Australia’s imminent federal election has charged the debate around electric vehicles. Labor leader Bill Shorten was quick to declare a move towards ensuring that by 2030 half of all new cars bought into Australia would not house an internal combustion engine.

The LNP, looking to remain in government, pooh-poohed that pledge claiming Labor’s policy would kill that great symbol of Australiana – the ute. Not true, of course, but there is an election to be won.

Now, while you may not care for yet another round of political fisticuffs, the discussion it supported on electric vehicles in Australia was still an interesting one.

While the environment tops the concerns of most voters, yes even more than the economy, Australia still lags behind the developed world when it comes to the number of electric vehicles on its roads, around 6000 at last count. In Norway, some 24 times smaller than Australia, more than 62,000 electric vehicles were sold in 2017 alone.

Okay, 62,000 electric vehicles. Are you serious?

Seriously serious. Norway’s generous tax concessions for buyers of electric vehicles together with a policy decision that by 2025 only new cars with zero emissions will be sold in the country, has deepened that nation’s love affair with electrically powered vehicles.

But Norway is not alone.

According to the International Energy Agency (IEA) forecasts, there will be 125 million electrical vehicles on the world’s roads by 2030. China, France and the Netherlands lead the charge for the strongest orientation to pure battery electric vehicles, while Japan, Sweden and the United Kingdom have the highest share of plug-in hybrid cars.

The Chinese Government has long encouraged the purchase of electric vehicles through subsidies and incentives so it’s hardly surprising that more than 1.3 million New Energy Vehicles (electric and hybrid) were sold in 2018.

 So why are Australians slow to surf the electric wave?

Well, a few reasons really, with price probably the most prohibitive factor. Until Hyundai introduced the long-awaited Ioniq Electric this year, it was nigh on impossible to get an electric vehicle for under $60,000.

Add on the luxury car tax, import duties, and stamp duty and suddenly the price of saving the planet seems an insurmountable one.

Then, there is range anxiety. Although research tells us that the average Australian daily commute is less than 20km each way, buyers remained reluctant to trust that they could do the school run, get to work, pick up the groceries and get back home again on a single charge.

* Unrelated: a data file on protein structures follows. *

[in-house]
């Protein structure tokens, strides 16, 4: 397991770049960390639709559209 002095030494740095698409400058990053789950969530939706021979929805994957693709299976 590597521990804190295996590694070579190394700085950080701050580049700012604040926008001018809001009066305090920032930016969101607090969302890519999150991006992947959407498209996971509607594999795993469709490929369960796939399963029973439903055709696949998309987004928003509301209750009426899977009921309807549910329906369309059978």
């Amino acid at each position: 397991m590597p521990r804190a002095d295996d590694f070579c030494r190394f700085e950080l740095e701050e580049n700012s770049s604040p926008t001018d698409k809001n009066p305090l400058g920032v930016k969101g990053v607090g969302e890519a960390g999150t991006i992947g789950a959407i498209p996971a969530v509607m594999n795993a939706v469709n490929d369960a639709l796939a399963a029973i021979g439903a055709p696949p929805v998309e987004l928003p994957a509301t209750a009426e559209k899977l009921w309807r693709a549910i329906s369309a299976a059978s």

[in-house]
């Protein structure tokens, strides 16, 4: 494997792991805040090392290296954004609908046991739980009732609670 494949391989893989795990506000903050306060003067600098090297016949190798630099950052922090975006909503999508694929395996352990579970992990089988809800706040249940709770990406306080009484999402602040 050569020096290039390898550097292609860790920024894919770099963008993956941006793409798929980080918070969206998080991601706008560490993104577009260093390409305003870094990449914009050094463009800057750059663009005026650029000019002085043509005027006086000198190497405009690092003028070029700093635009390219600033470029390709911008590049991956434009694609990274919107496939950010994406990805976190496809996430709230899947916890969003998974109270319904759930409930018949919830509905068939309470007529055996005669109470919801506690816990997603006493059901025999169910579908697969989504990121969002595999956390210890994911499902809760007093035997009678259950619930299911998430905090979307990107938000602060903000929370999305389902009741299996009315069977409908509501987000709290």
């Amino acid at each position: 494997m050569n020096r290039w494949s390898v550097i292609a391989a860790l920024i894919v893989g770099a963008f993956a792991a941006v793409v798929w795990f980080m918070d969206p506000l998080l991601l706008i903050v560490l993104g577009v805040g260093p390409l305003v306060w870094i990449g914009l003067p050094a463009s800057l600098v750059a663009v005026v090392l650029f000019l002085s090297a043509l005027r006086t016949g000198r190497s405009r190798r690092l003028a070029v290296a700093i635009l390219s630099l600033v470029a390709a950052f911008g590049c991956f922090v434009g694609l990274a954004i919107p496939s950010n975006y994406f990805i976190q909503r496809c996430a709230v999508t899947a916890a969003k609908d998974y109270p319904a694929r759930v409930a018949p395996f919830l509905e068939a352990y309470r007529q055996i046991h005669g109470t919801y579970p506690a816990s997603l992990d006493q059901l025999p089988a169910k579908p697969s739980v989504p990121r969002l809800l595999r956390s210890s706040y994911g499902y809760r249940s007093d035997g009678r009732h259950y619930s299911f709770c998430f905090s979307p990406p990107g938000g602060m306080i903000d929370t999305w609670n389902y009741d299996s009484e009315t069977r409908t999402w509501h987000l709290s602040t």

Also, our poor, well almost non-existent, rapid electric car charging network failed to offer the same convenience or confidence enjoyed by drivers of petrol or diesel-powered vehicles.

Times, however, are ev-changing. While the federal and state governments dawdle over electric vehicle-enabling policy and wring their hands over a further drop in revenue from the fuel excise, car manufacturers and industry are taking charge.

We now have a larger number of somewhat affordable and luxury electric vehicles available in Australia, or we will by the end of 2019. And not only are they more affordable but their driving range, too, is better than ever with the Kia e-Niro for example, claimed to be able to travel more than 600km on a single charge.

Industry has also taken steps to try and combat range anxiety by investing in a high-speed charging highway powered by renewable energy across the country.

The Australian Government recently boosted that initiative with a $6 million injection of funds to help ensure a charging station at least every 200km. High-speed charging stations can now also be found in some shopping centres, hotels, airports, tourist attractions and places of business.

How do I choose an electric vehicle?

It probably goes without saying but its best to opt for a vehicle that best suits your needs. Consider things like the distance you travel each day, whether your route is flat or hilly, city or suburbs, how many people you will be carrying and where you intend recharging your electric SUV or sedan.

As mentioned previously, the average Australian commuter puts around 40km on the clock each day, mostly around city streets. Driving through city traffic is actually an advantage in an electric vehicle with the energy harvested from hard braking used to regenerate the battery.

The electric cars available in Australia, generally have a real-world range in excess of 200km (not all BMW i3’s though) so in theory you should manage most of the working week without a recharge.

It pays to note that actual range depends on a number of factors including how aggressively you drive, how flat your route is, how much energy can be regenerated through braking and coasting, your temperature settings on the climate control and if you are using the radio and satellite navigation.